The design industry has long been dominated by men, though the primary consumer of fashion has always been women. In our history women designers were rare. Women designers in the jewelry industry were just as uncommon, however, not completely absent from the creative world of jewelry design.
Several women of the past, and women designers of today, had an immense influence on the direction of jewelry design. Some of these women remain almost unknown and not household names, yet their contributions to jewelry design continue to resonate with today’s top designers.
5 Inspirational Women Jewelry Designers
Ms. Chanel, given to orphanage as a child after the sudden death of her mother, rose from her sad circumstances to become a leader in the fashion and jewelry industry. She was a fiercely independent, modern visionary who took women’s fashion and haute couture in a fresh direction.
Chanel’s iconic designs, the basic black dress, tailored suit, collarless jacket, and wide-legged yachting pants were quite different from the fashion of the period and modern. Chanel’s designs lead women away from the constraints of clothing and cumbersome attire to a relaxed and comfortable fashion. Her innovative fashion designs continue to reverberate today.
Coco Chanel was also a pioneer and innovator of jewelry design. She was a driving force in wearing jewelry pieces during the day, a champion of costume jewelry, and loved to layer strands of pearls, large and small, for added interest.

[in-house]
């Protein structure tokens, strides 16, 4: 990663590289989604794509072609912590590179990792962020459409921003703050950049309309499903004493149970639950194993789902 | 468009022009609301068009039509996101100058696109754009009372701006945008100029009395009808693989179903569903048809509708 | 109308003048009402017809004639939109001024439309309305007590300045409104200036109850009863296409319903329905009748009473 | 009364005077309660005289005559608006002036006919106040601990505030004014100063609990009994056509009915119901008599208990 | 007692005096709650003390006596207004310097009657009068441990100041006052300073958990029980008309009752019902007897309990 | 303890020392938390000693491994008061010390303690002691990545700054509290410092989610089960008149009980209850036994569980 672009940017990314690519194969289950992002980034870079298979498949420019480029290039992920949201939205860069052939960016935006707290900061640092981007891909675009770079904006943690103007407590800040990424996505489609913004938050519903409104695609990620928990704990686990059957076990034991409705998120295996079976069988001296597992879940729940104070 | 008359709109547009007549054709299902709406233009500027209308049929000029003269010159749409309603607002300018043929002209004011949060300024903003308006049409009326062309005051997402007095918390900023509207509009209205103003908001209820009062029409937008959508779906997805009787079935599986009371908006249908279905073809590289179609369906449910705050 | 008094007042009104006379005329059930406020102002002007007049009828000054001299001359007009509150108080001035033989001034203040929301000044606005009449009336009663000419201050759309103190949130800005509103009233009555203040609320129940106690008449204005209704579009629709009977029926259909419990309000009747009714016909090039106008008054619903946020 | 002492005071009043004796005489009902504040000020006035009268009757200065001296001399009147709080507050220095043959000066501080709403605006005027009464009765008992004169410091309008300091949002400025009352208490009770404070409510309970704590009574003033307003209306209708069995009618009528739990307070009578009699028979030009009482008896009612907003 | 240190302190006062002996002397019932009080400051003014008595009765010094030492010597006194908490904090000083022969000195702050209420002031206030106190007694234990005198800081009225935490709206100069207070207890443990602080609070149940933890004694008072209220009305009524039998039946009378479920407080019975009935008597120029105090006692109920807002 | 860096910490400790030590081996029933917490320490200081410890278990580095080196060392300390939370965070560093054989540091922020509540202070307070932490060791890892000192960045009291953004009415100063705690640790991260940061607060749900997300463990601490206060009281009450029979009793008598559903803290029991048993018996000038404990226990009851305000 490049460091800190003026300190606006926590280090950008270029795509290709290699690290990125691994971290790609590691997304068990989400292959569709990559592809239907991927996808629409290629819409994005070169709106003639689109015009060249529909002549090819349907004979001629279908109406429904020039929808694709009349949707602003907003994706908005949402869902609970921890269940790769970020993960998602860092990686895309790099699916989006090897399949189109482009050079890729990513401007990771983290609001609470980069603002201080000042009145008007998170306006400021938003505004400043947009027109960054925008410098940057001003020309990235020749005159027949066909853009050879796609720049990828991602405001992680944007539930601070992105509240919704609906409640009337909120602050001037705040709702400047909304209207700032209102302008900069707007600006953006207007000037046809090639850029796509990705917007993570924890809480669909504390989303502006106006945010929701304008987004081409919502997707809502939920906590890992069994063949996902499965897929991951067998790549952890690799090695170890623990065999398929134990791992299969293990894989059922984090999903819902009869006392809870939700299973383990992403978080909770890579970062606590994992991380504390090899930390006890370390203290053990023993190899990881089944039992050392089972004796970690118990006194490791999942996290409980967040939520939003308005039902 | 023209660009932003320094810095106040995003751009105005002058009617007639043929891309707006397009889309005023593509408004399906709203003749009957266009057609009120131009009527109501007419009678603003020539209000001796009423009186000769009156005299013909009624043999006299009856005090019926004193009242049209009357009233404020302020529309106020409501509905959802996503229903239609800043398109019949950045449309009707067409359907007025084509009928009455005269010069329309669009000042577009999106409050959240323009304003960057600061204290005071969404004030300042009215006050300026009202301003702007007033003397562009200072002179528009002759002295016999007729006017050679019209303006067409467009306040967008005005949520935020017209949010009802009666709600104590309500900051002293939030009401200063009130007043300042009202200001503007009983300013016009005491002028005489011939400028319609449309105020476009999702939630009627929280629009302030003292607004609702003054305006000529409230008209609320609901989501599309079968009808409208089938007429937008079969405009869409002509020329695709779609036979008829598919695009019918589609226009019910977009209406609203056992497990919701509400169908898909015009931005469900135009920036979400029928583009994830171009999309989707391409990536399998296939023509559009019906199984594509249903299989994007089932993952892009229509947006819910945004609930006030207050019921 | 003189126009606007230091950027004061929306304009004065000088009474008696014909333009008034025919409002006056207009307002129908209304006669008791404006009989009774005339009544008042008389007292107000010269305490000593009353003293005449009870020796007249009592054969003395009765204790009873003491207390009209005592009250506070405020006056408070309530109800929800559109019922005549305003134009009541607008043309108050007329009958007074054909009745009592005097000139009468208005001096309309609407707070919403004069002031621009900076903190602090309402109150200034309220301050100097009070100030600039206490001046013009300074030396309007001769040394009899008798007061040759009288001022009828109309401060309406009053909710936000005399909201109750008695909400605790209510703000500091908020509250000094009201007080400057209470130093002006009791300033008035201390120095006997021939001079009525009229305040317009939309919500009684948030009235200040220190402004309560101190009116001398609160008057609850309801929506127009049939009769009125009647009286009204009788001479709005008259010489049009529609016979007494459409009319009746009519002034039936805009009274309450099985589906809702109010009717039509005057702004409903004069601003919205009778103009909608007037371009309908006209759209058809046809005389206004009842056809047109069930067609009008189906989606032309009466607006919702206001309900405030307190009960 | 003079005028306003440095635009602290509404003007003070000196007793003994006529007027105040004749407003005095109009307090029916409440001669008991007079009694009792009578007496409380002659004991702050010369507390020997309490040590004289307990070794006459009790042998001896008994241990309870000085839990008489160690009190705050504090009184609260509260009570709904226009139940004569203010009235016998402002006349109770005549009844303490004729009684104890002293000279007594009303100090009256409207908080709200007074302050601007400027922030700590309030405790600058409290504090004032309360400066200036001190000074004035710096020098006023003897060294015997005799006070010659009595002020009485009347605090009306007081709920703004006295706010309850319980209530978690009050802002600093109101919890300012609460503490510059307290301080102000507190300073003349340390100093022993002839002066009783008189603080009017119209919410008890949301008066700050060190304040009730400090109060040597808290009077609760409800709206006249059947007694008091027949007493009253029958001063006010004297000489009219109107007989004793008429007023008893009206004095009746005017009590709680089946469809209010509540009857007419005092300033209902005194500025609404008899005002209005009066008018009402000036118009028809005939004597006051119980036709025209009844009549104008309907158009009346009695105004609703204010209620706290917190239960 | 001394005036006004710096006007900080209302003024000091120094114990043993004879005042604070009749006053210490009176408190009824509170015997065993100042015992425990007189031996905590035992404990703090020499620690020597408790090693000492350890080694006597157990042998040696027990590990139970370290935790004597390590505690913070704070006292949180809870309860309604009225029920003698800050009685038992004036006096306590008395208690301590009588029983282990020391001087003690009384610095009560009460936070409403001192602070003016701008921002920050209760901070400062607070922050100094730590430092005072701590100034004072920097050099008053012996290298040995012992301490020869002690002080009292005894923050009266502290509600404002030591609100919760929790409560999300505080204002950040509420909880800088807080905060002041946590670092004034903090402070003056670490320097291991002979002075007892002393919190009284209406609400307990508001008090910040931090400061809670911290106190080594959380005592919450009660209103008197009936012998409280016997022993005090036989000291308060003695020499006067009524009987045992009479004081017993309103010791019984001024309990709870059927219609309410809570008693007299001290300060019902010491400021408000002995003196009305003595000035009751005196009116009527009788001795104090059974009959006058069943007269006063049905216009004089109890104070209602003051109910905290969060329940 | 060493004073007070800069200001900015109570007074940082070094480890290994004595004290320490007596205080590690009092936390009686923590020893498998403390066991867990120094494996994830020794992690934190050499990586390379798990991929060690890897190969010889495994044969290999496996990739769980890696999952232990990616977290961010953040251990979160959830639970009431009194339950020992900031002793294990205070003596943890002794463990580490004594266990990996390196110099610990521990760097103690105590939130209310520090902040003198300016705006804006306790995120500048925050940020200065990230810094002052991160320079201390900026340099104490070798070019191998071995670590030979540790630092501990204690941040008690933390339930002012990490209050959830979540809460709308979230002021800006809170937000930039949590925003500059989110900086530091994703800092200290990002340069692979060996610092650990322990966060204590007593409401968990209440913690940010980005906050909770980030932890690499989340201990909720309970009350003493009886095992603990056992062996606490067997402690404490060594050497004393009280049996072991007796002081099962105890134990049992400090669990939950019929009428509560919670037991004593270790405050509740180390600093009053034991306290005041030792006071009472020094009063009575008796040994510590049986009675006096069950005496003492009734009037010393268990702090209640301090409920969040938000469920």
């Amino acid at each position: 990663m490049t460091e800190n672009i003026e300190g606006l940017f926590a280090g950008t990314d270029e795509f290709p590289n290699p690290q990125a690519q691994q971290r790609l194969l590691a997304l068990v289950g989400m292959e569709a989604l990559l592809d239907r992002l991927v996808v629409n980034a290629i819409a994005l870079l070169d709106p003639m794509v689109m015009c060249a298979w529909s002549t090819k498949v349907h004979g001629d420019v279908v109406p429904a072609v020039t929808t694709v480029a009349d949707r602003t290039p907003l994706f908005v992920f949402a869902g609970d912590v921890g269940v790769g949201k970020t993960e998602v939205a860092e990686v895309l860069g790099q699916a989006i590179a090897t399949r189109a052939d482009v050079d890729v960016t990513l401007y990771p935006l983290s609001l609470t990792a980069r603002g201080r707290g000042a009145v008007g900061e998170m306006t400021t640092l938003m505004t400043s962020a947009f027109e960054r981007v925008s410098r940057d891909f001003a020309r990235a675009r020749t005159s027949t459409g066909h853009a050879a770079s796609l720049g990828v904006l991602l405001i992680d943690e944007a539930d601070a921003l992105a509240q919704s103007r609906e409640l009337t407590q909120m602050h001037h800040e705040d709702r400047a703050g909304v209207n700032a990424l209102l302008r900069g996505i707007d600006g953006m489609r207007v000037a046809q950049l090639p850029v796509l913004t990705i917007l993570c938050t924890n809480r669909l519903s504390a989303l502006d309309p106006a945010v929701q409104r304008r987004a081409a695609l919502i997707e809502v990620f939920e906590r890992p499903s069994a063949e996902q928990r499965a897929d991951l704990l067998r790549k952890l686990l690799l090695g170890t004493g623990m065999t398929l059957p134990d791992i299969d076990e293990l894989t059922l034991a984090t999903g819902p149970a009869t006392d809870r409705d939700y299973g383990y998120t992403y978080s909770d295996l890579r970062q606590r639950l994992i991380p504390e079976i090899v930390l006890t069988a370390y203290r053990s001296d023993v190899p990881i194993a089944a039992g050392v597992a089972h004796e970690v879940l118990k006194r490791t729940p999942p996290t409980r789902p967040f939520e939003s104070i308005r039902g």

Coco Chanel herself designed only one fine jewelry collection Bijoux de Diamants in 1932. The collection was inspired by the night’s sky; stars, constellations, and the heavenly bodies. Consisting of stunning arrays of diamonds, the collection is a beautiful interpretation of the celestial bodies.
Today, Coco Chanel continues to be an industry leader, inspiration, and innovator for women. Her story as rich and vibrant as her designs.
Marianne and Oliver Ostier, Austrian immigrants, founded Ostier, Inc. after immigrating to the United States in the 1930’s. Marianne, the creative mind behind the jewelry company, was a musician, painter, and sculptor. Her creative talents and visions are responsible for the stunning designs Ostier, Inc. produced in the early 20th century.
Many of her designs have a free-form and organic feel, often created with diamonds. Certainly her background in sculpting influenced her designs and execution of pieces.
In addition to her stunning creations, Marianne Ostier was highly regarded by her peers. She was awarded the first life-time Diamonds-International Academy membership; received the Diamond U.S.A. award three times; and the Diamond International Award for design excellence.
After the death of her husband, Oliver Ostier, Marianne did not believe she could continue running the company without compromising her artistic integrity. The entire inventory of Ostier, Inc. was auctioned in 1969. Though sad, Marianne Ostier’s contributions continue to ripple through the jewelry design industry. Her vision and creative talents live on in today’s designs and in particular, opportunities for women.
Suzanne Belperron is among the rare group of women master jewelers. Her design career began as an art student in France. In 1921 Ms. Belperron was employed as a draftswoman for Maison Boivin in Paris. While there she mastered her skills in the hugely popular Art Deco style of the period. She quickly outgrew the conformity of the style and felt limited by the angular and rigid lines of the fashion. Her creativity found expression through experimentation of organic shapes and color families.